How Uncool is Optimism? A Difficult and Worthy Path

Craig Jones


They’re like cilia, these naked trees with all their limbs and branches being nagged at by the early northwest breeze.

That’s the first thought I had, looking north out the window. I know cilia are in our bodies lining respiratory passageways and that they filter and clean out stuff that shouldn’t be there. These bare bony winter cilia all around us seem to be sweeping the blue sky clean, scraping off all the detritus that shouldn’t be there. I’m enjoying thinking of it that way, anyway. I’m no biologist, but I like the imagery.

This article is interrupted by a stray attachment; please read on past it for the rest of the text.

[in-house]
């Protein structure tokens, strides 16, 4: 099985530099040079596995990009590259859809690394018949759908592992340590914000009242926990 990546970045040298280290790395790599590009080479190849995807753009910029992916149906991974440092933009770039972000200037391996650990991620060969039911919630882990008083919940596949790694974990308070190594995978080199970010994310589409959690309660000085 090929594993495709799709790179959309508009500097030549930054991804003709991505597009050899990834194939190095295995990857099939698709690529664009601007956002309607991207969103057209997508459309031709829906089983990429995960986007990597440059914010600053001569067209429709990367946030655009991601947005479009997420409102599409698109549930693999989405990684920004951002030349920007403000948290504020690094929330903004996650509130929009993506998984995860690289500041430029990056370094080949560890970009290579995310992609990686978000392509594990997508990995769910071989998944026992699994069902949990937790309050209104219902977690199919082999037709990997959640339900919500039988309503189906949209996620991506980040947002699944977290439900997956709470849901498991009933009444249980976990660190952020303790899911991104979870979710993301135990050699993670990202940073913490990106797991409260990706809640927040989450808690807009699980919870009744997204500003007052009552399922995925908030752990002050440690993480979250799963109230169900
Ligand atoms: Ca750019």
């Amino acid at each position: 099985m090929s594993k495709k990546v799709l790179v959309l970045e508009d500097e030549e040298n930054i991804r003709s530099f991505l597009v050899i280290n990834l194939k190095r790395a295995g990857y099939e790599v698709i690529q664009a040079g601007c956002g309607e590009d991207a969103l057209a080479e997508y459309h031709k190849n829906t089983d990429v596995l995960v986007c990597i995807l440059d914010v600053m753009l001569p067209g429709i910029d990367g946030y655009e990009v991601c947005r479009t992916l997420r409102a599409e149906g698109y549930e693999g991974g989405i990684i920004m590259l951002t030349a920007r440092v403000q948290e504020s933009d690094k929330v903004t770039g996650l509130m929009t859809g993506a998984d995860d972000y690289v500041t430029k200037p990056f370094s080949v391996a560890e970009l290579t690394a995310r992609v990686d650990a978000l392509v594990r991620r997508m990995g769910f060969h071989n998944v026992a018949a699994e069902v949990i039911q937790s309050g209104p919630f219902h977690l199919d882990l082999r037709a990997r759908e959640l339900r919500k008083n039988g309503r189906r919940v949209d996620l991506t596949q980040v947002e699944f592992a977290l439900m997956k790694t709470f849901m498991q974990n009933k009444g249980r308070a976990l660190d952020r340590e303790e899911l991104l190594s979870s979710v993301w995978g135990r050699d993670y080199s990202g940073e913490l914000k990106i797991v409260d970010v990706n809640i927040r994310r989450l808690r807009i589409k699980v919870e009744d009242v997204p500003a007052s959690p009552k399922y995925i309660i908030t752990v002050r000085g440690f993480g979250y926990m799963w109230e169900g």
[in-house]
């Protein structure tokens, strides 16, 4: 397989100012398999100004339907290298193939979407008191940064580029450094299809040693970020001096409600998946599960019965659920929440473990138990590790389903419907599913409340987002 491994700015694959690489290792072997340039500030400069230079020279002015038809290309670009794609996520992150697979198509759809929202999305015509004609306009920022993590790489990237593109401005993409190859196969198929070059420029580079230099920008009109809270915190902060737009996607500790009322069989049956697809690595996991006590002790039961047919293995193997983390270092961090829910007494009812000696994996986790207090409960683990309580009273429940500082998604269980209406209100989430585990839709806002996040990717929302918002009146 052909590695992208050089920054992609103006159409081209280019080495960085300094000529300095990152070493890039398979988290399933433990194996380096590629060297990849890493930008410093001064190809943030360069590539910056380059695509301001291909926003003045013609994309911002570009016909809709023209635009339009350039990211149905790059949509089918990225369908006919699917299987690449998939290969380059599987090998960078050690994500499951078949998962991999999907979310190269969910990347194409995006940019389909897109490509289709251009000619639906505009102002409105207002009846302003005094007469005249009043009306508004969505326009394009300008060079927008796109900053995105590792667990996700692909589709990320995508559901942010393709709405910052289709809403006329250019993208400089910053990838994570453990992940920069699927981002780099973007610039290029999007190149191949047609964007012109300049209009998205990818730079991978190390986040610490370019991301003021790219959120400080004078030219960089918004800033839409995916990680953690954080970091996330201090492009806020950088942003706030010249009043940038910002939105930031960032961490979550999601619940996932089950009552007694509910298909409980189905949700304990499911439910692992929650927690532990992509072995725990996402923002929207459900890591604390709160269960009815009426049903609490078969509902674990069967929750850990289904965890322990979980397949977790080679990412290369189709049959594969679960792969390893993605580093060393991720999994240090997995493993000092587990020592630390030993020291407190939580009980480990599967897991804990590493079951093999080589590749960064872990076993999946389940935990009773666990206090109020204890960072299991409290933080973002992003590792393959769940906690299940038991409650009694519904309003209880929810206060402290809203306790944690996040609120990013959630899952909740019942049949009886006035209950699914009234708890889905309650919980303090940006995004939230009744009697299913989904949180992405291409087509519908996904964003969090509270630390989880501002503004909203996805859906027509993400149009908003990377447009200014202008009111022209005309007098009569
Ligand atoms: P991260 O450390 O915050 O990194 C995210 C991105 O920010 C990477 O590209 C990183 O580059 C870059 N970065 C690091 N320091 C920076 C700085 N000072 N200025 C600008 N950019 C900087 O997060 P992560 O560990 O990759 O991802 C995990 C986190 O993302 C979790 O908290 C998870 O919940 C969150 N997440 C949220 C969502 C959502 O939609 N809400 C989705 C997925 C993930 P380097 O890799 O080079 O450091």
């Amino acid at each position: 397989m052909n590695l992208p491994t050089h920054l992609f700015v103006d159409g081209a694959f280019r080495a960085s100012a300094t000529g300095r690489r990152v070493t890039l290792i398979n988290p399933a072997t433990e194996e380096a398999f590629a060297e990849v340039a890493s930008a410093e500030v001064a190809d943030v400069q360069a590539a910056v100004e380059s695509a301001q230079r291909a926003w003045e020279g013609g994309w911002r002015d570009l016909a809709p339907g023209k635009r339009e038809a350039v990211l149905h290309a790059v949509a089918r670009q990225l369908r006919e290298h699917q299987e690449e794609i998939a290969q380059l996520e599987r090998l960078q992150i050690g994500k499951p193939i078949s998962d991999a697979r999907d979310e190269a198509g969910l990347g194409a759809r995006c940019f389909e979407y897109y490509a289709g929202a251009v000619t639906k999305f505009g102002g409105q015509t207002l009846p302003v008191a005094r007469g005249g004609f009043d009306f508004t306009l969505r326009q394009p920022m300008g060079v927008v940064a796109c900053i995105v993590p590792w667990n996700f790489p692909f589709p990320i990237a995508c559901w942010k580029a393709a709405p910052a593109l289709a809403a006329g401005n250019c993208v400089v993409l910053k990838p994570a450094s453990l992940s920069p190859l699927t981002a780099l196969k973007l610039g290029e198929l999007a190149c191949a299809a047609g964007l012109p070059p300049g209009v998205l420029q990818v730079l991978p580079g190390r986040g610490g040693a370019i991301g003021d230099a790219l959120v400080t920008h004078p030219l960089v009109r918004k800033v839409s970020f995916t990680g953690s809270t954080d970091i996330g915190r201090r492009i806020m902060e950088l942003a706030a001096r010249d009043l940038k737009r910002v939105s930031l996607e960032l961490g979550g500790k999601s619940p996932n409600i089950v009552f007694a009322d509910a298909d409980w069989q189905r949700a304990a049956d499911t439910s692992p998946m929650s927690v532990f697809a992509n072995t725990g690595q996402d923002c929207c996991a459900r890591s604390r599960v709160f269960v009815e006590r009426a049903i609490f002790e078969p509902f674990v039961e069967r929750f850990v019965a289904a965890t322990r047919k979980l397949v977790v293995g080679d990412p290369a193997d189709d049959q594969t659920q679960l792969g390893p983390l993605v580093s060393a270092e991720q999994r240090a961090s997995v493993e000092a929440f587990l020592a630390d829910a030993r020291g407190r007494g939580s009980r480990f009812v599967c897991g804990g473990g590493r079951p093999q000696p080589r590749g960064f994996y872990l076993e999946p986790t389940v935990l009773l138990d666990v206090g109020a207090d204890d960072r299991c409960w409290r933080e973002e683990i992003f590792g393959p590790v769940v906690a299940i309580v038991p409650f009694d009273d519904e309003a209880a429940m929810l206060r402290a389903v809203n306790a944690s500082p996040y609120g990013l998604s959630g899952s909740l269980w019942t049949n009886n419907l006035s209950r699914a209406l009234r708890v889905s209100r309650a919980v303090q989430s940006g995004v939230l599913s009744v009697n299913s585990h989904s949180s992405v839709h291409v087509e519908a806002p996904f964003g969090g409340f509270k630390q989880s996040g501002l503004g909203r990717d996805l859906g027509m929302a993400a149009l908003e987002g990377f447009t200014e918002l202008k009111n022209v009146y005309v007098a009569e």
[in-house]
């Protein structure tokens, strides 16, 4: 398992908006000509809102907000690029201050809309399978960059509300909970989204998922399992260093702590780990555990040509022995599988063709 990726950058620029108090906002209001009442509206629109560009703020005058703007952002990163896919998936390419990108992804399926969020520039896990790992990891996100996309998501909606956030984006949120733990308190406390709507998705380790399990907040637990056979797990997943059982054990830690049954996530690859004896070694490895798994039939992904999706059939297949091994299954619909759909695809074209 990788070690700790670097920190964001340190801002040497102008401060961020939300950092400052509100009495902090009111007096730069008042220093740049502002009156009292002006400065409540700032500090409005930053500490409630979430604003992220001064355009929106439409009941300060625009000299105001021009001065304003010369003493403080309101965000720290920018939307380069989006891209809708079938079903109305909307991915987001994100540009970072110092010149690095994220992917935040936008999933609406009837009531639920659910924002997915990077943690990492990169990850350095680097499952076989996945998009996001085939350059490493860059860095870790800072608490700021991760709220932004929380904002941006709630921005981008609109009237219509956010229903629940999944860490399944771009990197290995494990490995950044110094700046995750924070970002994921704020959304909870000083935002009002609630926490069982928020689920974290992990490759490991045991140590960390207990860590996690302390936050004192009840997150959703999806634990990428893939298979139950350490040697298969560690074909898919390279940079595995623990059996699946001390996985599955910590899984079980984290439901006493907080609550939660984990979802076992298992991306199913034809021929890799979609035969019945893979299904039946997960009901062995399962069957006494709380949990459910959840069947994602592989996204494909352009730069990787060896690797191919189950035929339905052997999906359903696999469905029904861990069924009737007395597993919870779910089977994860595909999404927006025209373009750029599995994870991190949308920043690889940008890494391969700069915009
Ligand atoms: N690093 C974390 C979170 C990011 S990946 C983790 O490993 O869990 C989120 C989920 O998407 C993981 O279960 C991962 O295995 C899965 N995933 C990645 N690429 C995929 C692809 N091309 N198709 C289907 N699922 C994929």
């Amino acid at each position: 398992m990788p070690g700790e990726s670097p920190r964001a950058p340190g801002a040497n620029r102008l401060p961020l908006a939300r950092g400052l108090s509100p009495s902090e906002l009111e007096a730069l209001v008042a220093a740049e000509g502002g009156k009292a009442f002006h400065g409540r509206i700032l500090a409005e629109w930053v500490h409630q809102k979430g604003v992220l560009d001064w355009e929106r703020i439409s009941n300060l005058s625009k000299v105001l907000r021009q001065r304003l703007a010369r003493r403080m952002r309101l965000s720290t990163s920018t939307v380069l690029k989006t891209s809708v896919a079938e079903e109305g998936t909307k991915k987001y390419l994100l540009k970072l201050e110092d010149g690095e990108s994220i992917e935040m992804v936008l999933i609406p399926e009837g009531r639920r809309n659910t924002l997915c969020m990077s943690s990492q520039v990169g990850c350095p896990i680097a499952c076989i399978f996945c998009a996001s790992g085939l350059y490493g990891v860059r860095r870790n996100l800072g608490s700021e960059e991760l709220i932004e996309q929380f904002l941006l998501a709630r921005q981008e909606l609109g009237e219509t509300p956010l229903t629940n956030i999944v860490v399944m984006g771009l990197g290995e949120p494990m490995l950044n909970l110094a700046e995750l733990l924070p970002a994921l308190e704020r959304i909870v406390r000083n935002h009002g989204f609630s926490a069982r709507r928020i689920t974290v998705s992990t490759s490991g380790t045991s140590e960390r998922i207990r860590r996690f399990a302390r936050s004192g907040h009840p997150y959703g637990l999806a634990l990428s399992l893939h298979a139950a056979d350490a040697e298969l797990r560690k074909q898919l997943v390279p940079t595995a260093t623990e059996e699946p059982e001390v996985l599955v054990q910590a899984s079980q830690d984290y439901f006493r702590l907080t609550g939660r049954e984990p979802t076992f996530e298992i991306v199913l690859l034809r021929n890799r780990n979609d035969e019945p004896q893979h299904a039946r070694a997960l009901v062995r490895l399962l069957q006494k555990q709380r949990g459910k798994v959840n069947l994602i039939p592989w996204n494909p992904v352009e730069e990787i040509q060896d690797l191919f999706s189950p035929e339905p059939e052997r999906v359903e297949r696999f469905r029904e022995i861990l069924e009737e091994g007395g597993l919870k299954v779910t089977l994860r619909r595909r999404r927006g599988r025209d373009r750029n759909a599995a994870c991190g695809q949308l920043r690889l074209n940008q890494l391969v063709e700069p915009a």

I’m in hyper-learning mode, as I write and muse and work to open up a space for gratitude into which I want to live this day. I’m in learning mode because of the New England Patriots’ win last night against Houston, a victory that put them in a singular position in NFL history, as the first team ever to be in six consecutive Conference Finals. Six straight opportunities to win one more game and be in the Super Bowl. Coach Bill Belichick was true to form, lamenting what didn’t work well and saying, “We’ve got to coach and execute better.” We, in this part of the world, expect that from him, after all these years. Running back Dion Lewis scored three touchdowns, three different ways (kickoff return, pass reception and rushing), an NFL playoff first. He said, postgame, “I feel like this wasn’t my best game ever, actually, the fumbles (he had two) just putting my team in a bad position.”